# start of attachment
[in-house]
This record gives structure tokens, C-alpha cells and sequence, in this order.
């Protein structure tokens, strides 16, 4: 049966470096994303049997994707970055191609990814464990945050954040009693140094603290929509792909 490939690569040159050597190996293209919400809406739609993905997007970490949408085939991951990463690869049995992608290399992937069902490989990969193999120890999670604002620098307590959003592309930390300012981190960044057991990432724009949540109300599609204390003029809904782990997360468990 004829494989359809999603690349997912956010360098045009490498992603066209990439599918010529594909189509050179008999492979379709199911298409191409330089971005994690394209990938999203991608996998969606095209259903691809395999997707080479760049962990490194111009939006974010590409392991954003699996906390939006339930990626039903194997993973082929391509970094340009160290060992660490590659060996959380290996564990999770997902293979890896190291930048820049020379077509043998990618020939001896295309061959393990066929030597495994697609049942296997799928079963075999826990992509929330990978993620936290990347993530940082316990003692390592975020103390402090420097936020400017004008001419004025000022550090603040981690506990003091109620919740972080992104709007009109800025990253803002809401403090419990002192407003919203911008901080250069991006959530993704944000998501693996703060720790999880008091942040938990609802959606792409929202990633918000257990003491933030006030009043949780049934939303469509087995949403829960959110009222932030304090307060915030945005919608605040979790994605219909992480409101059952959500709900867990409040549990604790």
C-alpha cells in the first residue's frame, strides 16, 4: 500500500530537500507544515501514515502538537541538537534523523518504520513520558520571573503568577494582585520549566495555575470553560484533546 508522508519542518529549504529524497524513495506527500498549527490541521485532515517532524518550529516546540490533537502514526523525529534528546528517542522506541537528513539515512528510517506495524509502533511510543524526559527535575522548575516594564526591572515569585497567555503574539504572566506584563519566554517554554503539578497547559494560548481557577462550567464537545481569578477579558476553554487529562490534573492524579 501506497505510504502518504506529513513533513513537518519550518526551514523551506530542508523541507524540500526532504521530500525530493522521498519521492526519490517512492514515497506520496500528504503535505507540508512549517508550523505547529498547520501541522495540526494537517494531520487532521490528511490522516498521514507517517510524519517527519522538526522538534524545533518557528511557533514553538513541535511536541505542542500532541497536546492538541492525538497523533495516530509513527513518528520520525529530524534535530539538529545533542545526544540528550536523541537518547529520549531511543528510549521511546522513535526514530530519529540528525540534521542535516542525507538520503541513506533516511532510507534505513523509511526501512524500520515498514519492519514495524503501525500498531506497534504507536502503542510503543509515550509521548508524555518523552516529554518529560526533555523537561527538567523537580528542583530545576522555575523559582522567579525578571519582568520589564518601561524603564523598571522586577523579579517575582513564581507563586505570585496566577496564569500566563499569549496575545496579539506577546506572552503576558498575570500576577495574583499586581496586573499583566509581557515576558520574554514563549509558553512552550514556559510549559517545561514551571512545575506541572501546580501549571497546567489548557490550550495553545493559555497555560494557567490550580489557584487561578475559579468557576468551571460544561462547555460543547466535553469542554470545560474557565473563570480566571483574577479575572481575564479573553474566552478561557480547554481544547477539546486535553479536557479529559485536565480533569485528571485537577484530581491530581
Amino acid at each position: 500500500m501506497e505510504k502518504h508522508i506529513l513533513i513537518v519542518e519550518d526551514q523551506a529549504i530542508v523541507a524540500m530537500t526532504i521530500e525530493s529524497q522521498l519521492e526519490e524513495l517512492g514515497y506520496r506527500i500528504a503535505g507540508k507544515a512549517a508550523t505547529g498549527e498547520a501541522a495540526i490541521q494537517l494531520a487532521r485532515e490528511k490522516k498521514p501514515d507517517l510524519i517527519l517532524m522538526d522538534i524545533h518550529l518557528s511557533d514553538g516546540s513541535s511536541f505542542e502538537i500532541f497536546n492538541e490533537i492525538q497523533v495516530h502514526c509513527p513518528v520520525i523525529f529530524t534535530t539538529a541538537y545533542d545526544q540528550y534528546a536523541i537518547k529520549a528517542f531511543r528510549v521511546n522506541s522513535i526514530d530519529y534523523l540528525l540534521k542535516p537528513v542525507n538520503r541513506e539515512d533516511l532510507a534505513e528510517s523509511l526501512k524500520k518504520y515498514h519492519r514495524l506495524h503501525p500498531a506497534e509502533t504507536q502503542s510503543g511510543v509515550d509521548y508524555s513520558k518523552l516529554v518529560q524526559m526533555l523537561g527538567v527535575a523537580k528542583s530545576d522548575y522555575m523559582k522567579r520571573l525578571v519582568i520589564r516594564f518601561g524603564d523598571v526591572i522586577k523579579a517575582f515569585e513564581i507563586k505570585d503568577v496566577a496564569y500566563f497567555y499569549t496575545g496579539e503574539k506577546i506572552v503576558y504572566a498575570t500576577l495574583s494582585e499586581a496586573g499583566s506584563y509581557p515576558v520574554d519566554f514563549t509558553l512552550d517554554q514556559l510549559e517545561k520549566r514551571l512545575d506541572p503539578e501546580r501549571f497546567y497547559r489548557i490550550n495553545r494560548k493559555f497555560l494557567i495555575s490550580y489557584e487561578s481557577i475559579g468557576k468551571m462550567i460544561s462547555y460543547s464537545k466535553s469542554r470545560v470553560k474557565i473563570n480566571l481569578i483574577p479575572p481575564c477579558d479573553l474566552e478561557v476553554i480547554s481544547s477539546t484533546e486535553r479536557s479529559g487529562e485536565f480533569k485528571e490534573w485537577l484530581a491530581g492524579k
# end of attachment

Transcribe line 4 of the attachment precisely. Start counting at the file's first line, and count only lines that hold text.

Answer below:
C-alpha cells in the first residue's frame, strides 16, 4: 500500500530537500507544515501514515502538537541538537534523523518504520513520558520571573503568577494582585520549566495555575470553560484533546 508522508519542518529549504529524497524513495506527500498549527490541521485532515517532524518550529516546540490533537502514526523525529534528546528517542522506541537528513539515512528510517506495524509502533511510543524526559527535575522548575516594564526591572515569585497567555503574539504572566506584563519566554517554554503539578497547559494560548481557577462550567464537545481569578477579558476553554487529562490534573492524579 501506497505510504502518504506529513513533513513537518519550518526551514523551506530542508523541507524540500526532504521530500525530493522521498519521492526519490517512492514515497506520496500528504503535505507540508512549517508550523505547529498547520501541522495540526494537517494531520487532521490528511490522516498521514507517517510524519517527519522538526522538534524545533518557528511557533514553538513541535511536541505542542500532541497536546492538541492525538497523533495516530509513527513518528520520525529530524534535530539538529545533542545526544540528550536523541537518547529520549531511543528510549521511546522513535526514530530519529540528525540534521542535516542525507538520503541513506533516511532510507534505513523509511526501512524500520515498514519492519514495524503501525500498531506497534504507536502503542510503543509515550509521548508524555518523552516529554518529560526533555523537561527538567523537580528542583530545576522555575523559582522567579525578571519582568520589564518601561524603564523598571522586577523579579517575582513564581507563586505570585496566577496564569500566563499569549496575545496579539506577546506572552503576558498575570500576577495574583499586581496586573499583566509581557515576558520574554514563549509558553512552550514556559510549559517545561514551571512545575506541572501546580501549571497546567489548557490550550495553545493559555497555560494557567490550580489557584487561578475559579468557576468551571460544561462547555460543547466535553469542554470545560474557565473563570480566571483574577479575572481575564479573553474566552478561557480547554481544547477539546486535553479536557479529559485536565480533569485528571485537577484530581491530581